As more businesses transition online, people have been sending meeting invites left and right. It’s nearly impossible to get through a single working day without being invited to a meeting or having to sit through one. Considering that half of all meetings are considered a waste of time by their participants, a day full of meetings isn’t exactly the best use of everyone’s time.
If you’re looking to cut down on the 31 hours a month that are spent in unproductive meetings, you should consider adopting a no-meeting day at least once a week. This is a relatively new concept, but one that’s quickly gaining traction as employees and leadership teams are realizing that it cuts back on the number of meetings they’ll have to face.
In this article, we’ll be discussing no-meeting days, explaining what they are, and why you should consider adopting them into your work week. By the end of this article, you’ll be able to answer the following:
Let’s get started.
As you could have probably guessed from its title, a no-meeting day is one day out of the week where no one is allowed to schedule meetings. Whether they’re team meetings, the days when recurring meetings are meant to occur, or near deadlines, the day must be meeting-free.
Instead of moving between meetings all day, a no-meeting day will allow your team to get on with their own tasks. This provides a valuable break in the middle of the week that facilitates focused work. Additionally, the ability for your team to stay flexible during this day — working on whatever they’d like — inspires a higher quality of problem-solving and productivity.
As employees have an entire day to themselves, they are more likely to focus on their essential tasks. Typically, no-meeting days are coupled with team meetings the following day. Within these next-day meetings, you’ll be able to share new ideas, give status updates, and chat about what progress was made yesterday.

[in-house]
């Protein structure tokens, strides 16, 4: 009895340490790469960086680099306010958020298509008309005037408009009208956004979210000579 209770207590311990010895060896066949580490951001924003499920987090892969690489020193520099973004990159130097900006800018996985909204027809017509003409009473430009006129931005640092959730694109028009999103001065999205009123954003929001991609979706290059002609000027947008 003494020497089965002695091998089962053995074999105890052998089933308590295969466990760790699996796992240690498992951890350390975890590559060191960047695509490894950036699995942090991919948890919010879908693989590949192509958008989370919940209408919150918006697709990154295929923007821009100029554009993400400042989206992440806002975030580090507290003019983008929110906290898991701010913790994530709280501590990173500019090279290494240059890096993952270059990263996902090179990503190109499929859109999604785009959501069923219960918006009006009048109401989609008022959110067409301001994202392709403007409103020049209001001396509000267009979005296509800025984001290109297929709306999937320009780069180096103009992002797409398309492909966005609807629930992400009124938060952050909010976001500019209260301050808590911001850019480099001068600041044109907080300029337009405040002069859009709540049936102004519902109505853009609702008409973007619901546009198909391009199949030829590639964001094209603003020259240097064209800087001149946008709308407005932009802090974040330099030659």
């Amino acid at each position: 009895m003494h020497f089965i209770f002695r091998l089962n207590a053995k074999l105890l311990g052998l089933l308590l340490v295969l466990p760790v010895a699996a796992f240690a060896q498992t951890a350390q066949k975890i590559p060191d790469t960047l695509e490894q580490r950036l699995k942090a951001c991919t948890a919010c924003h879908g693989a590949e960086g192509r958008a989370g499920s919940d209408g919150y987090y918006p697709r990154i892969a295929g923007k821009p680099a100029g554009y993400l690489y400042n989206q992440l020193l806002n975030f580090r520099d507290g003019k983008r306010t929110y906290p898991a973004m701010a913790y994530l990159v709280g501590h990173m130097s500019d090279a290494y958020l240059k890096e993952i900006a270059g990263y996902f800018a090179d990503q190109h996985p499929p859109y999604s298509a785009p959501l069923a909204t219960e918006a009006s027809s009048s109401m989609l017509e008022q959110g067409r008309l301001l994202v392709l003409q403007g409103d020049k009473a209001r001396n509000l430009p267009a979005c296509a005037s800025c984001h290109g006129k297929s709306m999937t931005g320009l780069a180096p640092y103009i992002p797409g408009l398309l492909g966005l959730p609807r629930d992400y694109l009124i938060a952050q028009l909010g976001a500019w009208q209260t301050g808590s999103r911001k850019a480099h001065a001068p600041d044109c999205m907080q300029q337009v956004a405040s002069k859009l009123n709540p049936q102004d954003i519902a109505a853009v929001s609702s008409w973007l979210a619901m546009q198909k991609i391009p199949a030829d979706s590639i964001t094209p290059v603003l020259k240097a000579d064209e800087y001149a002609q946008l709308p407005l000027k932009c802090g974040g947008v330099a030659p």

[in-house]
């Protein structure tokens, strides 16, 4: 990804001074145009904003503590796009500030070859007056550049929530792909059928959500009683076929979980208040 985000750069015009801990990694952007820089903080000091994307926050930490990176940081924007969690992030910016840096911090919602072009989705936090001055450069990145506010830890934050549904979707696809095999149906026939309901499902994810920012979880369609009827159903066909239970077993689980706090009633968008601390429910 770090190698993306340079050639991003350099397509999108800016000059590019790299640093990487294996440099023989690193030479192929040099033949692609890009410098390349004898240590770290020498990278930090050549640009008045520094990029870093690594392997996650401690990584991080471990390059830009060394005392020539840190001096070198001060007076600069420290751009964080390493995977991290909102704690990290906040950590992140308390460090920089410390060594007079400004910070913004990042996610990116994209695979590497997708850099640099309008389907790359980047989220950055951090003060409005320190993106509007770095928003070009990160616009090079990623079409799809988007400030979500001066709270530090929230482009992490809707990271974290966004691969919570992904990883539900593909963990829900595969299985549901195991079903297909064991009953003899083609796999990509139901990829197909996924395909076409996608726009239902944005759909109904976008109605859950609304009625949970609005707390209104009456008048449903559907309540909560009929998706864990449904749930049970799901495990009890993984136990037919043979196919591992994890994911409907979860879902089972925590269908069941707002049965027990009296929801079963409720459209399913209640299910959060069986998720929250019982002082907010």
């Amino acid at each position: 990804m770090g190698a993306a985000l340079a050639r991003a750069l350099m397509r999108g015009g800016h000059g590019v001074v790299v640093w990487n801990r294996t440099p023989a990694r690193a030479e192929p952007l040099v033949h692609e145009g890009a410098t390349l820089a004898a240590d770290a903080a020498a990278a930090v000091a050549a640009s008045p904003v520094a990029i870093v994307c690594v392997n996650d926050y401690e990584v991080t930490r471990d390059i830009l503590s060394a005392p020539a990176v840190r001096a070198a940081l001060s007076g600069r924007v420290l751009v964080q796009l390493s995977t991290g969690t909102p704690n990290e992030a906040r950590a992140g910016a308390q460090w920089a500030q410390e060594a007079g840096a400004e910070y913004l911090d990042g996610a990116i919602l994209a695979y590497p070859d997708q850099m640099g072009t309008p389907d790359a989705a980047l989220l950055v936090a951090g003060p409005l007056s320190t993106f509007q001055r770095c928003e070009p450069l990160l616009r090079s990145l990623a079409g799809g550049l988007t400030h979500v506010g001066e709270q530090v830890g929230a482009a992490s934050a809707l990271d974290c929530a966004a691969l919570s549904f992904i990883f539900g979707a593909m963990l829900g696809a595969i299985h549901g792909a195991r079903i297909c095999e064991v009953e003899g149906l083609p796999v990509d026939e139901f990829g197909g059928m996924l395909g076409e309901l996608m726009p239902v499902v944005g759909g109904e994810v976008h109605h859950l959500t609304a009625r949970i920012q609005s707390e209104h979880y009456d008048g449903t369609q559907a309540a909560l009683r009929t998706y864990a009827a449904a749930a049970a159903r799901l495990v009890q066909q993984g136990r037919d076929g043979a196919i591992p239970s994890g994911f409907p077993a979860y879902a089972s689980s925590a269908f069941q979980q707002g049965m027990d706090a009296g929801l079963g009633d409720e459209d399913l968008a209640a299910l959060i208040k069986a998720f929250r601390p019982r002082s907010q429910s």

Take a look at this team meeting agenda that will set you on the right path for the day after.
One no-meeting day a week is normally enough, allowing your team to focus on their work without having to constantly switch between disparate tasks.
We’re not suggesting that you take up a no-meeting day without reason. Especially considering the various benefits of team and one-on-one meetings, we’re definitely not saying that you should eliminate meetings altogether.
However, one meeting-free day a week will boost your office’s productivity, allowing everyone to take a break and stay focused longer. Due to the context switching that moving in and out of meetings entails, up to 67% of workers suggest that meetings get in the way of them doing work. That’s not to mention the number of unproductive meetings there are, further setting your employees off track.
After you implement a no-meeting day into your week, you’ll be able to gain some substantial benefits for your team. We’ll be discussing how no-meeting days can lead to: